Looking cool in black tie
November 25, 2013 | By:
It's time to get the party season started and, for classic style, black tie is a look that can't be beaten. But don't mess with the details, says Maggie Alderson
Black tie_composite_Clooney_Pitt_Ford 620 All images Corbis

Connery as Bond epitomised the look. George Clooney, Brad Pitt and Marc Jacobs get it right with classic styling. All photos from Corbis

There are some things in life that can be improved on; there are others that are perfect just as they are. How men look in proper, classic black tie falls into the second category. All men.

By classic, I mean the following. The rules.

  • A white shirt with a starched front, closed with studs or at least no visible buttons. and turned-back cuffs with cufflinks.
  • A black tailored jacket with satin lapels. It can have a 1950s-style shawl collar, wide 1940s notched lapels, or medium modern ones, whatever feels right for you.
  • No matter what’s going on in front, strictly no vents at the back.
  • Trousers with a satin seam down the outside of the leg.
  • A black bow tie, tied by hand.
  • Shiny black shoes.

There isn’t a man on earth who doesn’t look impossibly dashing in this uniform. It’s like taking a George Clooney pill. So why do men mess with it so much?

Interpretations of the black tie

The most irritating of these infringements is to interpret ‘black tie’ as a black ‘tie’, the hanging down kind, which used to be reserved for funerals. It’s a look that was first seen on younger dudes, who could almost be forgiven, but has now crept up the generations. (I’ve even seen Robert de Niro thus attired; now that is a shame.)

Meanwhile, novelty ties of any kind are awful and I’m not a fan of the starched wing collar with a dinner jacket either (although it’s de rigeuer with white tie). While it was considered terribly attractive in our collective Eighties youth – remember that Brideshead moment – with the wisdom of age, I can see that a normal flat collar looks much nicer.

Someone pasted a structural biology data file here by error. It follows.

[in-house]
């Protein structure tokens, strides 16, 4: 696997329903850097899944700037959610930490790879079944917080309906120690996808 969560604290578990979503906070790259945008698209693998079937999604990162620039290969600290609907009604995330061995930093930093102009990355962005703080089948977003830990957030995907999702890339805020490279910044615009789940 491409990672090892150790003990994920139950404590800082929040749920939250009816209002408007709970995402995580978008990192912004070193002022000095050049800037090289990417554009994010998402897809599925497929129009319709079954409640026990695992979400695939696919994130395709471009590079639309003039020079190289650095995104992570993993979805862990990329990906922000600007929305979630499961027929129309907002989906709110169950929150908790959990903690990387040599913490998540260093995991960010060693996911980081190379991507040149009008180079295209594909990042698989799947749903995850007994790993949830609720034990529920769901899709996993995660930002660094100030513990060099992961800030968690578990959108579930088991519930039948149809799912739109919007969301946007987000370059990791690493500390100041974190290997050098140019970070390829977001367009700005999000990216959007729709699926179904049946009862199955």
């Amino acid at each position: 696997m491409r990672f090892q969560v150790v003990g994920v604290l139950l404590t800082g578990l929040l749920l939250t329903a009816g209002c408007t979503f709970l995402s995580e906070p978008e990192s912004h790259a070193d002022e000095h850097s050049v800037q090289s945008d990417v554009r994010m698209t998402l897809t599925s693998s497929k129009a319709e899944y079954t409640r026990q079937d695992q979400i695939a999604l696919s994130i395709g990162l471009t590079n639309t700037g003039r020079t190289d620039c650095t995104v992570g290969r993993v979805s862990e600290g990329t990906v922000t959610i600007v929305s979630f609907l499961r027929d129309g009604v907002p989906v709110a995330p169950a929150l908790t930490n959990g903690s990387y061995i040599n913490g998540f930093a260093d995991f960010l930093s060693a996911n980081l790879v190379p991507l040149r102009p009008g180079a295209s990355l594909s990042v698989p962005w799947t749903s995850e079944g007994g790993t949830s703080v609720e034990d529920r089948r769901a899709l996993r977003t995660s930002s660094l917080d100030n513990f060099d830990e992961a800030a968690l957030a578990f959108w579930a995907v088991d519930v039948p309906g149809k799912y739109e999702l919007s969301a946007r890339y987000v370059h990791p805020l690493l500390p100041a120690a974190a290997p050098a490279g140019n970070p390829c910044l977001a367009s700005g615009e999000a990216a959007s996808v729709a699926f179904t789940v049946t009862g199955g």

Another major black tie infringement is a black tie (of either kind, though worse if it’s all-a-hangin’ down) with a black shirt. Mafioso no no. Cosa Nostra faux pas. Camora no more-a.

A further heinous development on the red-carpet-black-tie photo circuit is no tie at all. The dress shirt and the dinner jacket, but nothing at the neck except a bare gizzard. The full turkey-lurkey. That really is taking rule-bending too far.

Still, there’s nothing sexier than top buttons and proper bow tie undone, déshabillé after some vigorous shape throwing; a look I remember most fondly on handsome chaps at university balls. But you have to earn that right on the dance floor, you can’t just turn up in it.

It’s a style I always associate with Hugh Grant, but I can’t find a photo on the whole wide web of him thus attired, so maybe it’s just a fantasy. And certainly one I have drawn from when describing men in formal attire in my novels: high colour on high cheekbones and the black tie dangling. Yowser.

Why to keep it classic

So why do blokes feel compelled to contravene this most flattering of dress codes? I’m told some just hate the trussed-up feeling, and others just want to be individuals. Are you Sam Shepherd? (He once wore cowboy boots with a tux to the Oscars and I had to be scraped off the floor from my swoon.) Well, that’s fine.

Likewise, if you’re Billy Bob Thornton or Nick Cave, you can wear a lariat tie. But regular geezers, please just embrace black tie as worn by its greatest ever exponent: Connery’s Bond. Allow yourselves to be that glamorous. Let us be the girl who dances with you looking like that.

How about we make a deal? If we women promise never to wear culottes, jumpsuits and platform shoes, which my researches tell me are the three items of lady attire collectively most hated by men, will you just knuckle down and dress up right?

How to tie a bow tie